I was scared of moving to New York, paying rent and paying all the bills, but about two weeks ago, the influencer Ryan Serhant, a real estate developer in New York, and ‘Dude with sign’ put a contest together of giving someone a free year in NYC. So a free apartment, free food, free transportation for a year, to live in the city and pursue a dream. So I applied in this contest about a month ago. The craziest thing happened as I was running on Highway 62 in the middle of the California desert. I’m 15 miles in, and then I see ‘Dude with sign’ holding up a banner, saying, ‘Which way to NYC,’ and then he turns it around and it says ‘You win.’ So I jumped into his arms and was super happy, but essentially it was super cool because there were 28,164 applicants. They picked me out of all those people to pursue my passion to go to New York City for a whole year with their support, and to build Make a Change World into an environmental media organization, so that’s the goal. In about a week, I’m flying out to New York. I’ll be living full-time in New York trying to develop this media company.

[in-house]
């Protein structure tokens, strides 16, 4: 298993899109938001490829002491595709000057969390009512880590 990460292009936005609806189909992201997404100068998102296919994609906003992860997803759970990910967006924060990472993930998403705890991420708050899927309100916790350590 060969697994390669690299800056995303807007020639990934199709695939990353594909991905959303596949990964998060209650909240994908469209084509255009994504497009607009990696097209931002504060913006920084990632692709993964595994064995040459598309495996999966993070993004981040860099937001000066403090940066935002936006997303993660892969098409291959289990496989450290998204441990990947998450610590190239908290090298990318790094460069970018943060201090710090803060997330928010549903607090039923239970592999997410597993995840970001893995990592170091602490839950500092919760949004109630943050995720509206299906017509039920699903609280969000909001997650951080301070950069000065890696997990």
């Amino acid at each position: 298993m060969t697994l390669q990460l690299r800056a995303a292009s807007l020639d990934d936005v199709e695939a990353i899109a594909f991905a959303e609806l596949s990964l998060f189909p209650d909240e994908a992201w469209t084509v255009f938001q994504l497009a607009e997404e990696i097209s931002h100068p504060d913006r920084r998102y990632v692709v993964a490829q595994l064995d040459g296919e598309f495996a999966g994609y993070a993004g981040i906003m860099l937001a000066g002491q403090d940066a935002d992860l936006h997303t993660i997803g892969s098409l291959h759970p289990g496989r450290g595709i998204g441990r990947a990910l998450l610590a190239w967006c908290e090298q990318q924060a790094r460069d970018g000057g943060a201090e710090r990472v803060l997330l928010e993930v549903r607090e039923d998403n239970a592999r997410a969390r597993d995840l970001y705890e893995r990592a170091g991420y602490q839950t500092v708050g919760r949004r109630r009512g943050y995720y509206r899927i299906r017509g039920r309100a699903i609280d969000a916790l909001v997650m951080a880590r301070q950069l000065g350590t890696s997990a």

Q: What do you think students can do to reduce their plastic waste and become more educated about these issues?

SB: Everyone has seen the photo of the turtle with the straw up its nose and pictures of beaches with pollution. Everyone is aware it’s a problem, but I think people don’t realize the importance of every single action that you take, and you can make a difference as an individual. Every decision you make as a consumer can go a very long way. The average American produces 4.5 pounds of trash a day. If everyone can pledge to reduce their plastic consumption – whether that’s buying a Hydroflask or a reusable bottle, saying no to plastic straws – you don’t really need a straw in the first place and then bringing a reusable bag when you go grocery shopping – or even just bringing your backpack from school and not using plastic bags – there are so many things we can do. As Lehigh students, people that are pretty educated, it should be a reflex to bring all these reusable items with you as opposed to plastic.

That’s a big reason why I went on this run. I saw that there was a huge lack of awareness, education and action as a student, and I felt like no one really cared. Realistically, it’s a problem for everybody because there’s only one ocean, and every second breath we take comes from the ocean, so it’s super important to protect it as one of our most important resources. I think it’s critical for everyone to care and know that they can make a difference.